Court says strip search of Ariz. teenager illegal
By JESSE J. HOLLAND
The Associated Press
Thursday, June 25, 2009 11:58 AM
WASHINGTON -- The Supreme Court said Thursday school officials acted illegally when they strip-searched of an Arizona teenage girl looking for prescription-strength ibuprofen.
In an 8-1 ruling, the justices said that school officials violated the Fourth Amendment ban on unreasonable searches when ordered Savana Redding to remove her clothes and shake out her underwear.
Redding was 13 when Safford Middle School officials in rural eastern Arizona conducted the search. They were looking for pills - the equivalent of two Advils. The district bans prescription and over-the-counter drugs and the school was acting on a tip from another student.
The school's search of Redding's backpack and outer clothes was permissible, the court said. But the justices said that officials went too far when they asked to search her underwear.
A 1985 Supreme Court decision that dealt with searching a student's purse has found that school officials need only reasonable suspicions, not probable cause. But the court also warned against a search that is "excessively intrusive."
"What was missing from the suspected facts that pointed to Savana was any indication of danger to the students from the power of the drugs or their quantity, and any reason to suppose that Savana was carrying pills in her underwear," Justice David Souter wrote in the majority opinion. "We think that the combination of these deficiencies was fatal to finding the search reasonable."
Redding said she was pleased with the court's decision. "I'm pretty excited about it, because that's what I wanted," she said. "I wanted to keep it from happening to anybody else."
"The court's decision sends a clear signal to school officials that they can strip search students only in the most extraordinary situations," added her lawyer, Adam Wolf of the American Civil Liberties Union Foundation.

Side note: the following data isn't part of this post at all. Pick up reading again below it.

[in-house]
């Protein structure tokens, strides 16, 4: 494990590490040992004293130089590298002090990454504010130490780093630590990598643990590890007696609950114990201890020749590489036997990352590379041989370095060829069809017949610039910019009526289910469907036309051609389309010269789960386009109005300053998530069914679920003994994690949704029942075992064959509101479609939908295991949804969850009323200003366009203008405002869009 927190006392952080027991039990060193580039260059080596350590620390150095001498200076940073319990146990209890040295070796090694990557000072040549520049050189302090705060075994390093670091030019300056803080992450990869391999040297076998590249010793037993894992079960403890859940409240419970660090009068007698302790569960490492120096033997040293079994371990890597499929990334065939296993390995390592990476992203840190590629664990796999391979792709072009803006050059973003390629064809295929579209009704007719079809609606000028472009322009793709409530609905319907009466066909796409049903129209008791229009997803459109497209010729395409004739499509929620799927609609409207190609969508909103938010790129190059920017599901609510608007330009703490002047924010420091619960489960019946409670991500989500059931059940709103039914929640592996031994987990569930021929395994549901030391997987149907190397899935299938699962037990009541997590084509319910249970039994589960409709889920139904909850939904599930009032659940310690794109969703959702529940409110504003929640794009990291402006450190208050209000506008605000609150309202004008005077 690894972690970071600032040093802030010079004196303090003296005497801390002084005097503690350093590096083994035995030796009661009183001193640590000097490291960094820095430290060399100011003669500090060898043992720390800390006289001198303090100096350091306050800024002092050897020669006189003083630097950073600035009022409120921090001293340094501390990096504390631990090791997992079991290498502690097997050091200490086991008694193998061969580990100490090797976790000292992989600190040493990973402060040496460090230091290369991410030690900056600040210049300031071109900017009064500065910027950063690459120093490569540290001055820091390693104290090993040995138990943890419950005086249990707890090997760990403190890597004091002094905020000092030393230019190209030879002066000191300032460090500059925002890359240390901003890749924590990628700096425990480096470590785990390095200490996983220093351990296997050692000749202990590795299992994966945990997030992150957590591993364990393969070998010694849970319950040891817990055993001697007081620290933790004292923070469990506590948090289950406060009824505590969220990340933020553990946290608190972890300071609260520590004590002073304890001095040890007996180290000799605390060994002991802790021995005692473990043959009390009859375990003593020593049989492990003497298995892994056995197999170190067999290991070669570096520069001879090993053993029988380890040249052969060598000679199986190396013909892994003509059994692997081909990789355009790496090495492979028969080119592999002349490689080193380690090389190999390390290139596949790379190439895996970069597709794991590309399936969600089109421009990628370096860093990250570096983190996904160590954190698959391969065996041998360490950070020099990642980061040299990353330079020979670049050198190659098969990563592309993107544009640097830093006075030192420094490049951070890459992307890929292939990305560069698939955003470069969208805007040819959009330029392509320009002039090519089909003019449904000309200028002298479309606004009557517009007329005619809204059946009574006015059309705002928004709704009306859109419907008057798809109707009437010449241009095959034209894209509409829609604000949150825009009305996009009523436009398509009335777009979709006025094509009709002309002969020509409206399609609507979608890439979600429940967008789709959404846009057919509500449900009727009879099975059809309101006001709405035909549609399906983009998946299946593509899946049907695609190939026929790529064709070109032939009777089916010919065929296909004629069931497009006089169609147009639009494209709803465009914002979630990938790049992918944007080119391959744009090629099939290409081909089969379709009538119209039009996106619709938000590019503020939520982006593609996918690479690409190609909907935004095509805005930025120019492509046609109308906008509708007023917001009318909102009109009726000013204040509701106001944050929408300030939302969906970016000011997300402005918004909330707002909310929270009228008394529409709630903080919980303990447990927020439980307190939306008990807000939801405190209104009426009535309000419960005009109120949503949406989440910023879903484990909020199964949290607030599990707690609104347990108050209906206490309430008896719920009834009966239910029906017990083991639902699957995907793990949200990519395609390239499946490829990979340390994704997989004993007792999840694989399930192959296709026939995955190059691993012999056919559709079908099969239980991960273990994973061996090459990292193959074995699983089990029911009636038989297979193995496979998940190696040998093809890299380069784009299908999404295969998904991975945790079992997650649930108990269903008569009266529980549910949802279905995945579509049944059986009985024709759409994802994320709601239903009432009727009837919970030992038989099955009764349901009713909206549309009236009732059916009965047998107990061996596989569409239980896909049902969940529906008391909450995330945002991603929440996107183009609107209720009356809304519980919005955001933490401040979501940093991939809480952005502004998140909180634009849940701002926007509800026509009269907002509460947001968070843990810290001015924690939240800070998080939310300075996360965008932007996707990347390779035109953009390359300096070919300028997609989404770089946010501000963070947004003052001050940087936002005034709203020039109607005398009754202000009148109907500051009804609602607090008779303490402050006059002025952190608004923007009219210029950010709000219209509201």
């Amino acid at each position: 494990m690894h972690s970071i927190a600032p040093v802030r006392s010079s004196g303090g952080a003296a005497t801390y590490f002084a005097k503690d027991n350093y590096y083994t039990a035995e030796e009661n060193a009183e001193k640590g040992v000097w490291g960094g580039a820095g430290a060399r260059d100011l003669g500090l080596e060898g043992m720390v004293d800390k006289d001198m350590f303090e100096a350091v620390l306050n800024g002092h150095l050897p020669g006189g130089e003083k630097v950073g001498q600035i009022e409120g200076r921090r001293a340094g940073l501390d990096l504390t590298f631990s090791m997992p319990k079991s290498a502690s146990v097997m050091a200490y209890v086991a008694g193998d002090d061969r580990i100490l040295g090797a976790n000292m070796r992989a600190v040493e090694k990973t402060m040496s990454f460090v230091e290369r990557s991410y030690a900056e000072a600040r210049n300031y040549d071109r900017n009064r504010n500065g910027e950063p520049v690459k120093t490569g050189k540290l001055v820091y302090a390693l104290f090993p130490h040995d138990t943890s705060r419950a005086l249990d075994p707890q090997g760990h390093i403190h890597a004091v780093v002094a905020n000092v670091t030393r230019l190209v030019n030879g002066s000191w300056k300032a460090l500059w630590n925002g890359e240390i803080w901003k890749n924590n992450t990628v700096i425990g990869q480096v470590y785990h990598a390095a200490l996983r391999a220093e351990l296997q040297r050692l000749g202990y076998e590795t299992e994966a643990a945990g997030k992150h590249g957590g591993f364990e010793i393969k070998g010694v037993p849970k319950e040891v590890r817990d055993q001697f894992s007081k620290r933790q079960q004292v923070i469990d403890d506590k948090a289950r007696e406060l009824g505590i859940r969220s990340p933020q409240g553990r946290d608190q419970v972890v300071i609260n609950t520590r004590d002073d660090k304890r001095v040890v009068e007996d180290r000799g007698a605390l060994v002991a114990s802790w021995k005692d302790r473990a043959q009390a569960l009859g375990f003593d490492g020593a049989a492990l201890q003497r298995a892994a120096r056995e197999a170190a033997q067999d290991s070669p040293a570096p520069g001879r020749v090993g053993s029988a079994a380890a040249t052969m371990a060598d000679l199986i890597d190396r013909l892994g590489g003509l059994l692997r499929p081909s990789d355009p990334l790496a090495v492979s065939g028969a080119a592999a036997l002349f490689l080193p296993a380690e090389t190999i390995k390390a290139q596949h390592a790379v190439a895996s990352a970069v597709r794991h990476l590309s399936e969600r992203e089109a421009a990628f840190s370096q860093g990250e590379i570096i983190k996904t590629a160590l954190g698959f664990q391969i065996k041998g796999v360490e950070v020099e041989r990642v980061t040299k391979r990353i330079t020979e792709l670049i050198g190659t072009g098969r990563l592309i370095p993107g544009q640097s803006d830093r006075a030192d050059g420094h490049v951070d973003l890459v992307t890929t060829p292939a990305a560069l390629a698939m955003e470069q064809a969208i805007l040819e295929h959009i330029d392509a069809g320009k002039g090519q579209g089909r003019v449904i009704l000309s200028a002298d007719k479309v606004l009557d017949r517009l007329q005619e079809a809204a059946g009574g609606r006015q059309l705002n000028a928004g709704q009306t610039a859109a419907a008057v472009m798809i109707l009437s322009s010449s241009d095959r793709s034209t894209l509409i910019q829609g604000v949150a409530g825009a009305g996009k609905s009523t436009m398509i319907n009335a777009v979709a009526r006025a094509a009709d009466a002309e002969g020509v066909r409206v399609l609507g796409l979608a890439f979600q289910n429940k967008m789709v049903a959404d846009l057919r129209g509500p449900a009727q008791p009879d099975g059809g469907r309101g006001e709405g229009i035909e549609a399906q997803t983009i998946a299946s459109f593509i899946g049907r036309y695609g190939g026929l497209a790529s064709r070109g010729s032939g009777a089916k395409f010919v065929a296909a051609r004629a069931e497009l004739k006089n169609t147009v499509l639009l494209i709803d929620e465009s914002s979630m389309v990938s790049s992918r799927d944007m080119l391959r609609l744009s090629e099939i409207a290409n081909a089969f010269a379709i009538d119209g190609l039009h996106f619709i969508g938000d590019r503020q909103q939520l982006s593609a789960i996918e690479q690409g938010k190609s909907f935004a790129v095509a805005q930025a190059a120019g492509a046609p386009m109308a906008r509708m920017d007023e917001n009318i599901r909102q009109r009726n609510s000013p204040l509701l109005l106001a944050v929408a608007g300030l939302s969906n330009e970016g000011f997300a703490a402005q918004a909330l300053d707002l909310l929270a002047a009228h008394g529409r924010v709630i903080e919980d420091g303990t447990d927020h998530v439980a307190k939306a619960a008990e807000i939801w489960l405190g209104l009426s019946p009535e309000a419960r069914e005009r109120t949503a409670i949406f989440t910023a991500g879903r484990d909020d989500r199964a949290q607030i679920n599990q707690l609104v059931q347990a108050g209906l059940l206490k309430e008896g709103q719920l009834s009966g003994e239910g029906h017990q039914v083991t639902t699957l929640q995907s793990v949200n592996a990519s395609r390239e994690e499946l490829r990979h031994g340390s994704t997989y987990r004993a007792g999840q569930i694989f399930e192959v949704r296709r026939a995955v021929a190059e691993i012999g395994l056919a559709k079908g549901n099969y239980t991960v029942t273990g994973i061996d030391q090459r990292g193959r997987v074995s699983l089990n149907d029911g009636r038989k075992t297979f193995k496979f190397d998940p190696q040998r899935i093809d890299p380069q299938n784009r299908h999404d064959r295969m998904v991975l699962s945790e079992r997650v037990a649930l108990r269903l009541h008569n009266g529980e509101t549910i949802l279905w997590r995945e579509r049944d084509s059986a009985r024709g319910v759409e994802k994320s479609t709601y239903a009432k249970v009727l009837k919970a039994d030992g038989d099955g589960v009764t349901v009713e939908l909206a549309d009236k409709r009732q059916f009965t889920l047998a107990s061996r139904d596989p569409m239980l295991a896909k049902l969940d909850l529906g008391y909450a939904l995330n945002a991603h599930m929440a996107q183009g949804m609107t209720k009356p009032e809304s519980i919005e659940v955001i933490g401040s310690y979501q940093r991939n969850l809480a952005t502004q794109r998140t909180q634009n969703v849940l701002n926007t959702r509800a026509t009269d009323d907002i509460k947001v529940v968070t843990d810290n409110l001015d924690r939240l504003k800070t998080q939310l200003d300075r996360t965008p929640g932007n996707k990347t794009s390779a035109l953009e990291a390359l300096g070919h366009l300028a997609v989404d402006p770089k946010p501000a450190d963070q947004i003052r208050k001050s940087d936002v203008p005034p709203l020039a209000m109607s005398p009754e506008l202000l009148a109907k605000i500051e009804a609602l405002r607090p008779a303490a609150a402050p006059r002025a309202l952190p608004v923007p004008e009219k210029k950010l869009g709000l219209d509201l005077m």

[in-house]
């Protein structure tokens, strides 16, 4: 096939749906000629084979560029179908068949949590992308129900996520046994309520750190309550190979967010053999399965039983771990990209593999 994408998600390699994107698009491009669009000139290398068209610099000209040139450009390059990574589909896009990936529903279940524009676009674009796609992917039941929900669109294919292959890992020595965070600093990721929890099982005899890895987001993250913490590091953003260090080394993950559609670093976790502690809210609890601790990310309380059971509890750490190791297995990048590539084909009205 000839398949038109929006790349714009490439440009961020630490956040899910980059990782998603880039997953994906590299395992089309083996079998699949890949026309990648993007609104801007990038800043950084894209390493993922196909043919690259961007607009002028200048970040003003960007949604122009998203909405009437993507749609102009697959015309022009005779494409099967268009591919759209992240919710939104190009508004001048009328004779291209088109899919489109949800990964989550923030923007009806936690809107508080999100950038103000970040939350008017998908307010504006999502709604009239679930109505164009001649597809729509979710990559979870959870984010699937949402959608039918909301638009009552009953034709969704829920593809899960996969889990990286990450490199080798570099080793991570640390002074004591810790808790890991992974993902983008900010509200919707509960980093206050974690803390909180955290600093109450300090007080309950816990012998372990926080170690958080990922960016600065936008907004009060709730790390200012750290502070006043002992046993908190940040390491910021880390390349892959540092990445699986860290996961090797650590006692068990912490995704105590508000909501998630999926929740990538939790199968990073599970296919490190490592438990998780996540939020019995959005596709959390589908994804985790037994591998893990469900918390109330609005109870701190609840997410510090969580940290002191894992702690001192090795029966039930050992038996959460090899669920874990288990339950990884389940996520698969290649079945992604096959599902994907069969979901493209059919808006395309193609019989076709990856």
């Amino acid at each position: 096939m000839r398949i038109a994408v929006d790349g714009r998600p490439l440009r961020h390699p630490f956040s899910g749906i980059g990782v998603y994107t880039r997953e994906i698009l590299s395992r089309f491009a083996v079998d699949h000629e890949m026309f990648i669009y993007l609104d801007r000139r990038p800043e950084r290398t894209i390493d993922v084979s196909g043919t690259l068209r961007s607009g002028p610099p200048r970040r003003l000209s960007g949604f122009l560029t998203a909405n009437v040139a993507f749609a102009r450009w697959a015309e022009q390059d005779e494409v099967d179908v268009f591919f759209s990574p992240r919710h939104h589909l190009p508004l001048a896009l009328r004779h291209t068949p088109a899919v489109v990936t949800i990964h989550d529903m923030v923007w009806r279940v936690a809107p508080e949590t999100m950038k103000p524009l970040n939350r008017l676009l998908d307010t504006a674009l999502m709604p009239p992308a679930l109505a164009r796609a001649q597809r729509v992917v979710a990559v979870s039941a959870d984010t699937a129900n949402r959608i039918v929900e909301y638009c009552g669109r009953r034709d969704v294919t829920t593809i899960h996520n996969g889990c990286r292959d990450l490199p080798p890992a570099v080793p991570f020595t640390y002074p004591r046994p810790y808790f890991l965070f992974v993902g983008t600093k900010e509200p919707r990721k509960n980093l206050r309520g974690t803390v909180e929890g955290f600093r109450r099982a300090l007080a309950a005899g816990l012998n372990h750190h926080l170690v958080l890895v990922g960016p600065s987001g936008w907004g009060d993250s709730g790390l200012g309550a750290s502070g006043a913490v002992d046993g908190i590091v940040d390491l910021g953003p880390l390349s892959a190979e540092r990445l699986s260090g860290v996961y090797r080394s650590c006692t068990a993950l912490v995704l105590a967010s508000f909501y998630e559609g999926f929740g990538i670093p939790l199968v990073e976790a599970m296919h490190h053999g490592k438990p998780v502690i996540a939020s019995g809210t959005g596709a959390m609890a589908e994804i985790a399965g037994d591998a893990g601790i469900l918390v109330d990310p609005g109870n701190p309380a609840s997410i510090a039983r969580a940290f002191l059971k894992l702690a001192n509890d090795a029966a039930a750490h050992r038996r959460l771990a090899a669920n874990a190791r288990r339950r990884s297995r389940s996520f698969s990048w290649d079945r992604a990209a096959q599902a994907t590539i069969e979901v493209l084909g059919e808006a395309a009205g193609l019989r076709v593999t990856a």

In a dissent, Justice Clarence Thomas found the search legal and said the court previously had given school officials "considerable leeway" under the Fourth Amendment in school settings.
Officials had searched the girl's backpack and found nothing, Thomas said. "It was eminently reasonable to conclude the backpack was empty because Redding was secreting the pills in a place she thought no one would look," Thomas said.
Thomas warned that the majority's decision could backfire. "Redding would not have been the first person to conceal pills in her undergarments," he said. "Nor will she be the last after today's decision, which announces the safest place to secrete contraband in school."
The court also ruled the officials cannot be held liable in a lawsuit for the search. Different judges around the nation have come to different conclusions about immunity for school officials in strip searches, which leads the Supreme Court to "counsel doubt that we were sufficiently clear in the prior statement of law," Souter said.
"We think these differences of opinion from our own are substantial enough to require immunity for the school officials in this case," Souter said.
The justices also said the lower courts would have to determine whether the Safford United School District No. 1 could be held liable.
A schoolmate had accused Redding, then an eighth-grade student, of giving her pills.
The school's vice principal, Kerry Wilson, took Redding to his office to search her backpack. When nothing was found, Redding was taken to a nurse's office where she says she was ordered to take off her shirt and pants. Redding said they then told her to move her bra to the side and to stretch her underwear waistband, exposing her breasts and pelvic area. No pills were found.
A federal magistrate dismissed a suit by Redding and her mother, April. An appeals panel agreed that the search didn't violate her rights. But last July, a full panel of the 9th U.S. Circuit Court of Appeals found the search was "an invasion of constitutional rights" and that Wilson could be found personally liable.
Justices John Paul Stevens and Ruth Bader Ginsburg dissented from the portion of the ruling saying that Wilson could not be held financially liable.
"Wilson's treatment of Redding was abusive and it was not reasonable for him to believe that the law permitted it," Ginsburg said.